Evergreen Day 2: A Gentle Joining
I saw a pretty little graphic floating around the other day that plainly stated, “Jesus says His yoke is easy and His burden is light so if it’s not easy and it’s not light, it’s not His yoke.” And I thought, well how incredibly sad for those of us in the throes of really hard and heavy things.
My daughter’s a year old and, in a lot of ways, I’m still finding my footing, still grasping around at how to be a mom. It took me many months to crawl out of a deep postpartum fog that had eaten me, where I fought tooth and nail with intrusive thoughts that both surprised and mocked me. In those first precious weeks of her life, a carousel of vivid and horrifying images spoiled what small joy I felt, what small connection I had, what small hope I held. My silky newborn would look up at me and grin tenderly, and I, as her keeper, would have to break her gaze to stop the continual plunder of it all. I wish she could know how much I wanted to love her those days.
I don’t think I’ve known sorrow like that. A misplaced sorrow like that. I had started to grieve in real time the death of my girl who, one wall away, was dripping in happy, peaceful, healthy, innocent life. What would my husband and I talk about when she was gone? Would we talk or would we just sit there and hate? I went down this tormented road until I was a shell of myself, unrecognizable and not able to be saved.
There was not one quick fix to healing for me. No singular moment of “snapping out of it” — there was only time, only tiny revelations of love, day after day, that lunged me further forward into comfort. When the terribly detailed pictures would come, I first tried to think them away and replace them with good, clean ones that made sense. But this was too large and too painful, too dominant and real.
I resorted to an exercise that I learned from a spiritual counselor years ago. When a devastating thing has come and invaded your space, bring Christ there. Imagine Him and imagine His physical face. So I did. I made Him watch what I had to watch and then I watched Him. His reaction to my pain started to save me.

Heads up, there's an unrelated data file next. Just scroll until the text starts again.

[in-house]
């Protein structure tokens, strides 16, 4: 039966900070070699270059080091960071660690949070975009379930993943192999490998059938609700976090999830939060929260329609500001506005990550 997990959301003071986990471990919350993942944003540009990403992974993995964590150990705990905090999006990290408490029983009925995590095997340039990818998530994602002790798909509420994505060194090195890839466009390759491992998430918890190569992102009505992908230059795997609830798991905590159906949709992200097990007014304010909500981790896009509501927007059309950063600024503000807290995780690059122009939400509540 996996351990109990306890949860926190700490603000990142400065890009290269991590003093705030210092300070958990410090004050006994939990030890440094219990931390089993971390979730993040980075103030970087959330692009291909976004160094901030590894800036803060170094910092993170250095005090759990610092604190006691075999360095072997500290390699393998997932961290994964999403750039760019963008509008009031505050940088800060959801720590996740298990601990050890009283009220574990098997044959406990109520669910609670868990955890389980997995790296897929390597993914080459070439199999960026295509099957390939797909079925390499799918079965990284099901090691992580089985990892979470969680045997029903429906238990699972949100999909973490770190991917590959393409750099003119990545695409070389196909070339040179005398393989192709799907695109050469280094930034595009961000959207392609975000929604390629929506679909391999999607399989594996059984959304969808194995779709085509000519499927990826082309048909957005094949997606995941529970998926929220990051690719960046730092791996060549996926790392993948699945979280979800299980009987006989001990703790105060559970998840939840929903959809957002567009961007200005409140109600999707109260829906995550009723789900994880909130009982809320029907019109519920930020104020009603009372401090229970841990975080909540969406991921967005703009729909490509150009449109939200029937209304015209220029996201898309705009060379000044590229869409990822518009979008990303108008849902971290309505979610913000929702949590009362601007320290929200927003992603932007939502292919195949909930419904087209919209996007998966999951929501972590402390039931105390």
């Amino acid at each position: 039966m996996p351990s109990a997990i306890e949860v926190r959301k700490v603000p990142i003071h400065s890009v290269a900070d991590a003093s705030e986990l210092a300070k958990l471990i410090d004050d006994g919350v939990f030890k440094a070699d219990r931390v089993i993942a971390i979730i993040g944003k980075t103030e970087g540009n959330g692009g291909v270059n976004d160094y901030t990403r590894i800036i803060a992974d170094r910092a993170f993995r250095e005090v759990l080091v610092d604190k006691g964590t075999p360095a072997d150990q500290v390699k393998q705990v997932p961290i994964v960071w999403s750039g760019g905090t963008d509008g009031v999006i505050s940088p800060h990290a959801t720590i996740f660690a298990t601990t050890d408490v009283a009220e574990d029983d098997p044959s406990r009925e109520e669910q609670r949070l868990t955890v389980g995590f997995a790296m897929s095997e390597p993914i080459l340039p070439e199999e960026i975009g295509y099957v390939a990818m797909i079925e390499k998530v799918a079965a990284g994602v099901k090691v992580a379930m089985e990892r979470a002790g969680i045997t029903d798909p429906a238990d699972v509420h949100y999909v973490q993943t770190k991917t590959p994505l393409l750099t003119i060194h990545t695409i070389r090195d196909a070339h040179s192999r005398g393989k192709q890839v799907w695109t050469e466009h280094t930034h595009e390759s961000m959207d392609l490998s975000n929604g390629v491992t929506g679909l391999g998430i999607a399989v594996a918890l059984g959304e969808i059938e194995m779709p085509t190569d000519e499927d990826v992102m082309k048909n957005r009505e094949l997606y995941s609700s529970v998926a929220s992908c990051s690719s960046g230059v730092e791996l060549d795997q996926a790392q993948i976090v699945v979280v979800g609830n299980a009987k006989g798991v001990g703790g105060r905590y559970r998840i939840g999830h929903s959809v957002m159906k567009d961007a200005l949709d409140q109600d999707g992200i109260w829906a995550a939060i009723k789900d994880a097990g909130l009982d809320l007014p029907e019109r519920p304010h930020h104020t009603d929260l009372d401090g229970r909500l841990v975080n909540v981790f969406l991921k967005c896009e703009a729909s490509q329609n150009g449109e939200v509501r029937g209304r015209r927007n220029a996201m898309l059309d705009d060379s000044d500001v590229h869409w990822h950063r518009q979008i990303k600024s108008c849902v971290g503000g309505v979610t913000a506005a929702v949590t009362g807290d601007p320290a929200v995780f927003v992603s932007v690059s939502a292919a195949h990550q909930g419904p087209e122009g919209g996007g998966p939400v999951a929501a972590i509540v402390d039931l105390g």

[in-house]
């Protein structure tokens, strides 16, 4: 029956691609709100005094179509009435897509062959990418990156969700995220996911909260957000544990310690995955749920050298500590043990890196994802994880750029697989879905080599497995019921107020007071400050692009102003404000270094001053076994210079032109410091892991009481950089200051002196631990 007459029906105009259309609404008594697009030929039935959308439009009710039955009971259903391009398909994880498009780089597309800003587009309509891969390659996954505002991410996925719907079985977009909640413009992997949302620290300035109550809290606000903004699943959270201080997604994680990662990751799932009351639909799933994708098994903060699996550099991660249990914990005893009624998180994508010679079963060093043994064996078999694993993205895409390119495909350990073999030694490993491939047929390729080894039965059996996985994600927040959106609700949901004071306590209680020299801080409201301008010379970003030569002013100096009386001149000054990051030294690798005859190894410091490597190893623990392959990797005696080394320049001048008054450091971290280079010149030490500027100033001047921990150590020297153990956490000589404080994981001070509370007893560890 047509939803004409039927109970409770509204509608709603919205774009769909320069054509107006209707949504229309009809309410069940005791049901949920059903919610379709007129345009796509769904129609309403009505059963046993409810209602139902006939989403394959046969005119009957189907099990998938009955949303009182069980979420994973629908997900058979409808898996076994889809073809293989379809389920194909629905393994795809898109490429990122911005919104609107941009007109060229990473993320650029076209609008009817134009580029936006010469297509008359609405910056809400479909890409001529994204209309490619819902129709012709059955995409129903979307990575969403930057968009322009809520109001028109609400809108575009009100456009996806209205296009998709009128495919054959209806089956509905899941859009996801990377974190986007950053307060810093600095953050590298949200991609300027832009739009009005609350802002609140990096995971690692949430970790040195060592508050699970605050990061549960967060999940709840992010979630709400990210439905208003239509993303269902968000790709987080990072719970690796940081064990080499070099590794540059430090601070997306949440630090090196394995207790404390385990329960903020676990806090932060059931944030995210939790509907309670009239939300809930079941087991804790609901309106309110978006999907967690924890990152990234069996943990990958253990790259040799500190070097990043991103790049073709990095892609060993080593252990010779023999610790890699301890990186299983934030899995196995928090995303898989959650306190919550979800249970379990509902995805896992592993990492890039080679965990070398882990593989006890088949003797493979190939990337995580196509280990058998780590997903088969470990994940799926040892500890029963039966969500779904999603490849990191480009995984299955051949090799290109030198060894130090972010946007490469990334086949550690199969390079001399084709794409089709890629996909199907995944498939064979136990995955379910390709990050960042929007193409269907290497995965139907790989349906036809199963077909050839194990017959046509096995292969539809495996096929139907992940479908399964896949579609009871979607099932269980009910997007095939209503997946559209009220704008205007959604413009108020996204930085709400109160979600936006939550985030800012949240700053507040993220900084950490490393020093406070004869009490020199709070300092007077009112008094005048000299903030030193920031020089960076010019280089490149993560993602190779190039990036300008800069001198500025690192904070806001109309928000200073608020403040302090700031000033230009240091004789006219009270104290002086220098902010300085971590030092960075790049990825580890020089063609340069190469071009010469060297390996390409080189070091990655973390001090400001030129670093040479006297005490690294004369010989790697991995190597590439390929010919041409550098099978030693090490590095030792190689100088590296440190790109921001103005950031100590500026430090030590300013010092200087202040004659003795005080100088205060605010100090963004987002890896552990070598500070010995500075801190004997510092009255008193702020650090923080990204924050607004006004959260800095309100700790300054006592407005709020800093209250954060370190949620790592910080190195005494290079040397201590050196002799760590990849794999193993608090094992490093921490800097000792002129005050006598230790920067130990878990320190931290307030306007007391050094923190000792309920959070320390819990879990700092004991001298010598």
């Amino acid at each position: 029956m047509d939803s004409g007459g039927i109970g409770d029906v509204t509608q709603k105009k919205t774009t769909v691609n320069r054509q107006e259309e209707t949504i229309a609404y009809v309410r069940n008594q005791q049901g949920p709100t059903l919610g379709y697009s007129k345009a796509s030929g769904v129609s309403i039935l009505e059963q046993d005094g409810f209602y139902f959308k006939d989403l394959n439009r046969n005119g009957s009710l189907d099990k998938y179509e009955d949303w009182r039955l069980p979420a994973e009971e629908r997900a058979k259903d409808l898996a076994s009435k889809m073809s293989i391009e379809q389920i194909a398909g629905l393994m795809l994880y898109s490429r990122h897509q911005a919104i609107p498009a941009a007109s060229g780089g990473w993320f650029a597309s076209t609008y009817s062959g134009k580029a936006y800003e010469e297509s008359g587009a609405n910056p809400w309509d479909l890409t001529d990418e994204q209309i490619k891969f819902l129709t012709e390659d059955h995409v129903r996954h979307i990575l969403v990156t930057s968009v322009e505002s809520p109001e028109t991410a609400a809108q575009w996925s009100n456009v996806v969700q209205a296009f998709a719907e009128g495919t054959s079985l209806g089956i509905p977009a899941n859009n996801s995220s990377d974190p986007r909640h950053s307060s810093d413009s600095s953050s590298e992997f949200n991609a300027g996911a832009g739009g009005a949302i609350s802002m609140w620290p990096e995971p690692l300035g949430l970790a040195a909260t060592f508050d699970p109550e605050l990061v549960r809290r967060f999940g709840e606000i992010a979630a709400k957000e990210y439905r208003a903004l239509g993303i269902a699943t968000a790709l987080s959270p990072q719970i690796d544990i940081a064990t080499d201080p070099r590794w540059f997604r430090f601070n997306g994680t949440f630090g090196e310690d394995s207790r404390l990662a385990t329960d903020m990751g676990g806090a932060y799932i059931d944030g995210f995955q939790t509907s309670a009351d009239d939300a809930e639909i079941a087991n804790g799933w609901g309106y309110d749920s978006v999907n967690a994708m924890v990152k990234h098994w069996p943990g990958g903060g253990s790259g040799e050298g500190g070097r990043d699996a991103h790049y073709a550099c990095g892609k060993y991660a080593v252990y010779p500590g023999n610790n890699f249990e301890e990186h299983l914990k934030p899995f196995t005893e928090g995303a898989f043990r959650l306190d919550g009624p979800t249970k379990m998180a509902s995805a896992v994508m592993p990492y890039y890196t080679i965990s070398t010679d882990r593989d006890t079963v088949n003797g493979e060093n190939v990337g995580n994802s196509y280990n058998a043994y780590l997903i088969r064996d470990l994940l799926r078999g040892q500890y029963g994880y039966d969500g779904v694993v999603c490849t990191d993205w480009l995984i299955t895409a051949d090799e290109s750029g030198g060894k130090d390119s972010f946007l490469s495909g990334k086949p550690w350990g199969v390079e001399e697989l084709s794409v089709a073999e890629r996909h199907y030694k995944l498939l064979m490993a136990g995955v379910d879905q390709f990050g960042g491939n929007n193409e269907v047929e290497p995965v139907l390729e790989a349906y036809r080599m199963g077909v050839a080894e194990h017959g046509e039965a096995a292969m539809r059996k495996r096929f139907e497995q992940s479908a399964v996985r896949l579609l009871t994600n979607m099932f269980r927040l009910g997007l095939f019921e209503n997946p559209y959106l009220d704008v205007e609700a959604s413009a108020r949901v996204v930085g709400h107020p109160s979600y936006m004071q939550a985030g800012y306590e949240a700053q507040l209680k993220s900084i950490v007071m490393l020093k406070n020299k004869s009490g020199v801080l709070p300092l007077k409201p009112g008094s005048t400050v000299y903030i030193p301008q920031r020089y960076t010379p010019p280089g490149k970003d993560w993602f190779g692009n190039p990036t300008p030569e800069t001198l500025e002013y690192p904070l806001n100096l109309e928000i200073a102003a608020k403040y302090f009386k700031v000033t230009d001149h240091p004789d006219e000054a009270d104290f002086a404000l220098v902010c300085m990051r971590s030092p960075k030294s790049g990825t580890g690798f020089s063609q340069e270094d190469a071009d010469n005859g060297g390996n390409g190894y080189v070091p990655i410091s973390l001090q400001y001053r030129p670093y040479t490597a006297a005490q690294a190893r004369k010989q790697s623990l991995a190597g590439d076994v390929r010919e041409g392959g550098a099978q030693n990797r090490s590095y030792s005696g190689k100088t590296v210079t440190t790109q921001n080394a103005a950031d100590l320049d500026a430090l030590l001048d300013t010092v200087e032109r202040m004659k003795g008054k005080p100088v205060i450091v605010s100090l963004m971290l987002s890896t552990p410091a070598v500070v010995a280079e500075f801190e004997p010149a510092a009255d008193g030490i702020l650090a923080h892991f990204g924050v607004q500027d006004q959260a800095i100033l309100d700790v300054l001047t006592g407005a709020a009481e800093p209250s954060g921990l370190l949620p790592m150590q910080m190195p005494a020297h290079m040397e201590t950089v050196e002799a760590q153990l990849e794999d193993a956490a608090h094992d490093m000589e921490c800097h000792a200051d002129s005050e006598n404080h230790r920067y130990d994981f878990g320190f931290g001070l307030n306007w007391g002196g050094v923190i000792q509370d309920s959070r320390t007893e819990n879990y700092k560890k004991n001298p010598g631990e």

As He saw my baby — a purity spoiled, a sinless spirit stolen, her unblemished skin skewered and flayed — He winced. He did not wail with me or shield my eyes from the horror or assure me it was fantasy or console me toward hope or take it right away. He screwed His face up and His neck recoiled like He hated what was happening, and then He held out his hands like, “Give her here.” Seeing what I saw was not too big for Him but it also wasn’t too small. That’s important. He is king, but He is friend. He knows what’s ultimately true, but He believes us when we’re totally broken. He clips His wings to be with us but miraculously still can fly.
I wanted to share this to say that just because we claim Christ does not mean we claim easiness and lightness all our days. It does not mean that we’re doing it wrong if we follow Jesus and still somehow feel troubled and burdened. It *does* mean, though, that there is this God, of whom we are made, that bends low and feels it and says, “Don’t take this upon yourself. Join (yoke) with me, and let me refresh your spirit with my gentle kindness. I’m simple—all I require of you will be pleasant and easy to bear.” Matthew 11:28-30
What good news. No striving in work or deed. No pretending the storms of life aren’t complicated. Just humble and here and abundantly held.
Verses to Read
Matthew 11:28-30 NIV
“Come to me, all you who are weary and burdened, and I will give you rest. Take my yoke upon you and learn from me, for I am gentle and humble in heart, and you will find rest for your souls. For my yoke is easy and my burden is light.”
John 15:1-8 NIV